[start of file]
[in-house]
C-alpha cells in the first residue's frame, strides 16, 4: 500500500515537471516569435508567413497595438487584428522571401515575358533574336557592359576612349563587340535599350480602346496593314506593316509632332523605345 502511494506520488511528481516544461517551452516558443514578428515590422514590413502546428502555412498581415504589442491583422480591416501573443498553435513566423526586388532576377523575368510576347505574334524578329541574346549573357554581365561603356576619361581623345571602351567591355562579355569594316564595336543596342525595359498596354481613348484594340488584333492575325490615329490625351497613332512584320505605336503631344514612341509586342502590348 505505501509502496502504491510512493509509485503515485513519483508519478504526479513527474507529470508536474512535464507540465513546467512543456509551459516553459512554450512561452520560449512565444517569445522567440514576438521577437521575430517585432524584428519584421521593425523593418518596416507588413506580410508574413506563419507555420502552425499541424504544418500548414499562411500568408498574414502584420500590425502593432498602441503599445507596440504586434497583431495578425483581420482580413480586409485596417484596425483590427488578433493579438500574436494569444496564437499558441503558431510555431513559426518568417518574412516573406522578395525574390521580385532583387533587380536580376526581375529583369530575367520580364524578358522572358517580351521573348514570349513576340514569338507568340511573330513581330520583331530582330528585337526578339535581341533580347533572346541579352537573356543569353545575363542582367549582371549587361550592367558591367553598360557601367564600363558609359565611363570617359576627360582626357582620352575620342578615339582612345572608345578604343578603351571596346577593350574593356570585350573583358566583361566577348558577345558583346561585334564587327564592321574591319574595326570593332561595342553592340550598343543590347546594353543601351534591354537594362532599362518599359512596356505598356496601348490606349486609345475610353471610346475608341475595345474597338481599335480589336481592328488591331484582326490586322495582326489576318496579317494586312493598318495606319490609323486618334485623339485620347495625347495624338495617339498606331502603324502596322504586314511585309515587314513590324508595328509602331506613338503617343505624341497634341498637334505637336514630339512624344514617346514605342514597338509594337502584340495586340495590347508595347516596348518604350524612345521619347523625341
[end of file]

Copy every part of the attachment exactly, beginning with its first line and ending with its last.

[in-house]
C-alpha cells in the first residue's frame, strides 16, 4: 500500500515537471516569435508567413497595438487584428522571401515575358533574336557592359576612349563587340535599350480602346496593314506593316509632332523605345 502511494506520488511528481516544461517551452516558443514578428515590422514590413502546428502555412498581415504589442491583422480591416501573443498553435513566423526586388532576377523575368510576347505574334524578329541574346549573357554581365561603356576619361581623345571602351567591355562579355569594316564595336543596342525595359498596354481613348484594340488584333492575325490615329490625351497613332512584320505605336503631344514612341509586342502590348 505505501509502496502504491510512493509509485503515485513519483508519478504526479513527474507529470508536474512535464507540465513546467512543456509551459516553459512554450512561452520560449512565444517569445522567440514576438521577437521575430517585432524584428519584421521593425523593418518596416507588413506580410508574413506563419507555420502552425499541424504544418500548414499562411500568408498574414502584420500590425502593432498602441503599445507596440504586434497583431495578425483581420482580413480586409485596417484596425483590427488578433493579438500574436494569444496564437499558441503558431510555431513559426518568417518574412516573406522578395525574390521580385532583387533587380536580376526581375529583369530575367520580364524578358522572358517580351521573348514570349513576340514569338507568340511573330513581330520583331530582330528585337526578339535581341533580347533572346541579352537573356543569353545575363542582367549582371549587361550592367558591367553598360557601367564600363558609359565611363570617359576627360582626357582620352575620342578615339582612345572608345578604343578603351571596346577593350574593356570585350573583358566583361566577348558577345558583346561585334564587327564592321574591319574595326570593332561595342553592340550598343543590347546594353543601351534591354537594362532599362518599359512596356505598356496601348490606349486609345475610353471610346475608341475595345474597338481599335480589336481592328488591331484582326490586322495582326489576318496579317494586312493598318495606319490609323486618334485623339485620347495625347495624338495617339498606331502603324502596322504586314511585309515587314513590324508595328509602331506613338503617343505624341497634341498637334505637336514630339512624344514617346514605342514597338509594337502584340495586340495590347508595347516596348518604350524612345521619347523625341